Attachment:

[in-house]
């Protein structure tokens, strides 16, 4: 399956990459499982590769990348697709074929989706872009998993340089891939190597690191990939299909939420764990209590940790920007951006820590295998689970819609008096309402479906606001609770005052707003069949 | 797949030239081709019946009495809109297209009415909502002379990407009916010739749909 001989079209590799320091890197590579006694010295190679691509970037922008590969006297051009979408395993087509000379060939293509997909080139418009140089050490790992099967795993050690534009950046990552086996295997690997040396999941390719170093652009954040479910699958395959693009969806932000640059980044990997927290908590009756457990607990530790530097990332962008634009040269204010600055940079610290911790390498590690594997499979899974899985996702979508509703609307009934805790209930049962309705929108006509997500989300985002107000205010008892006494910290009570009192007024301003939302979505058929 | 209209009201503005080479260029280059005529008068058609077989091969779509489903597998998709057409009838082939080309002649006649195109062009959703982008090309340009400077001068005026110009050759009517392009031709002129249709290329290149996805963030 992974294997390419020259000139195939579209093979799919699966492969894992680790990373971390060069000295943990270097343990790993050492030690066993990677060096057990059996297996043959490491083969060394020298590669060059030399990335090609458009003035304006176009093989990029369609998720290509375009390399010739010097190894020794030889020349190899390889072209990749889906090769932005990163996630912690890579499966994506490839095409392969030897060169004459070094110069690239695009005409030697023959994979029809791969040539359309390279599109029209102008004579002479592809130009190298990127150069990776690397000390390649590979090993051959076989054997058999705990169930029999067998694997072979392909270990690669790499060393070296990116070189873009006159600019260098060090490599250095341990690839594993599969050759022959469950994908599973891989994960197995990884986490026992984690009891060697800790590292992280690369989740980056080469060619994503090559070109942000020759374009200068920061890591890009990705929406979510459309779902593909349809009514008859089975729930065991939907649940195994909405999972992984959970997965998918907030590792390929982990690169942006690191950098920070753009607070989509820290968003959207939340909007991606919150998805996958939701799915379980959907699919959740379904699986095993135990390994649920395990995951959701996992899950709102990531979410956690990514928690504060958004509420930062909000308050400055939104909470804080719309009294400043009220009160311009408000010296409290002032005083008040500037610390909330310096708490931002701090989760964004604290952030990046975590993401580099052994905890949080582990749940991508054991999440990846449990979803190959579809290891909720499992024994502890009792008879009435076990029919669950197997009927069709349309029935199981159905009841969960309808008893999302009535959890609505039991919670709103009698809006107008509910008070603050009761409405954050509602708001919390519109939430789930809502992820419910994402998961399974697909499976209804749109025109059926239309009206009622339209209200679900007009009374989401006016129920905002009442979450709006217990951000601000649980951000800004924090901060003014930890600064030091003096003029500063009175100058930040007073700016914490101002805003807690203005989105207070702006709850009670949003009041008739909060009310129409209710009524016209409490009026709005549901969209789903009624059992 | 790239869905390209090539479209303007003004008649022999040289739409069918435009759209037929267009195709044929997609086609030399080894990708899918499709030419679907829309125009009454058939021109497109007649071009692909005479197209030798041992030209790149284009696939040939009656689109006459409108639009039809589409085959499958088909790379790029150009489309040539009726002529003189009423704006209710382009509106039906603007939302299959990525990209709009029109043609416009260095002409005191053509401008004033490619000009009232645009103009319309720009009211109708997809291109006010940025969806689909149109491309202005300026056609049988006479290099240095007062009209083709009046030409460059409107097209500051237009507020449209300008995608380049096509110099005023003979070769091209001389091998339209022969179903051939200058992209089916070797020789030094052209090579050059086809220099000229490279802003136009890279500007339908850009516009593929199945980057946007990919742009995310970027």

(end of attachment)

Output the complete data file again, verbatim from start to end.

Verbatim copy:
[in-house]
């Protein structure tokens, strides 16, 4: 399956990459499982590769990348697709074929989706872009998993340089891939190597690191990939299909939420764990209590940790920007951006820590295998689970819609008096309402479906606001609770005052707003069949 | 797949030239081709019946009495809109297209009415909502002379990407009916010739749909 001989079209590799320091890197590579006694010295190679691509970037922008590969006297051009979408395993087509000379060939293509997909080139418009140089050490790992099967795993050690534009950046990552086996295997690997040396999941390719170093652009954040479910699958395959693009969806932000640059980044990997927290908590009756457990607990530790530097990332962008634009040269204010600055940079610290911790390498590690594997499979899974899985996702979508509703609307009934805790209930049962309705929108006509997500989300985002107000205010008892006494910290009570009192007024301003939302979505058929 | 209209009201503005080479260029280059005529008068058609077989091969779509489903597998998709057409009838082939080309002649006649195109062009959703982008090309340009400077001068005026110009050759009517392009031709002129249709290329290149996805963030 992974294997390419020259000139195939579209093979799919699966492969894992680790990373971390060069000295943990270097343990790993050492030690066993990677060096057990059996297996043959490491083969060394020298590669060059030399990335090609458009003035304006176009093989990029369609998720290509375009390399010739010097190894020794030889020349190899390889072209990749889906090769932005990163996630912690890579499966994506490839095409392969030897060169004459070094110069690239695009005409030697023959994979029809791969040539359309390279599109029209102008004579002479592809130009190298990127150069990776690397000390390649590979090993051959076989054997058999705990169930029999067998694997072979392909270990690669790499060393070296990116070189873009006159600019260098060090490599250095341990690839594993599969050759022959469950994908599973891989994960197995990884986490026992984690009891060697800790590292992280690369989740980056080469060619994503090559070109942000020759374009200068920061890591890009990705929406979510459309779902593909349809009514008859089975729930065991939907649940195994909405999972992984959970997965998918907030590792390929982990690169942006690191950098920070753009607070989509820290968003959207939340909007991606919150998805996958939701799915379980959907699919959740379904699986095993135990390994649920395990995951959701996992899950709102990531979410956690990514928690504060958004509420930062909000308050400055939104909470804080719309009294400043009220009160311009408000010296409290002032005083008040500037610390909330310096708490931002701090989760964004604290952030990046975590993401580099052994905890949080582990749940991508054991999440990846449990979803190959579809290891909720499992024994502890009792008879009435076990029919669950197997009927069709349309029935199981159905009841969960309808008893999302009535959890609505039991919670709103009698809006107008509910008070603050009761409405954050509602708001919390519109939430789930809502992820419910994402998961399974697909499976209804749109025109059926239309009206009622339209209200679900007009009374989401006016129920905002009442979450709006217990951000601000649980951000800004924090901060003014930890600064030091003096003029500063009175100058930040007073700016914490101002805003807690203005989105207070702006709850009670949003009041008739909060009310129409209710009524016209409490009026709005549901969209789903009624059992 | 790239869905390209090539479209303007003004008649022999040289739409069918435009759209037929267009195709044929997609086609030399080894990708899918499709030419679907829309125009009454058939021109497109007649071009692909005479197209030798041992030209790149284009696939040939009656689109006459409108639009039809589409085959499958088909790379790029150009489309040539009726002529003189009423704006209710382009509106039906603007939302299959990525990209709009029109043609416009260095002409005191053509401008004033490619000009009232645009103009319309720009009211109708997809291109006010940025969806689909149109491309202005300026056609049988006479290099240095007062009209083709009046030409460059409107097209500051237009507020449209300008995608380049096509110099005023003979070769091209001389091998339209022969179903051939200058992209089916070797020789030094052209090579050059086809220099000229490279802003136009890279500007339908850009516009593929199945980057946007990919742009995310970027």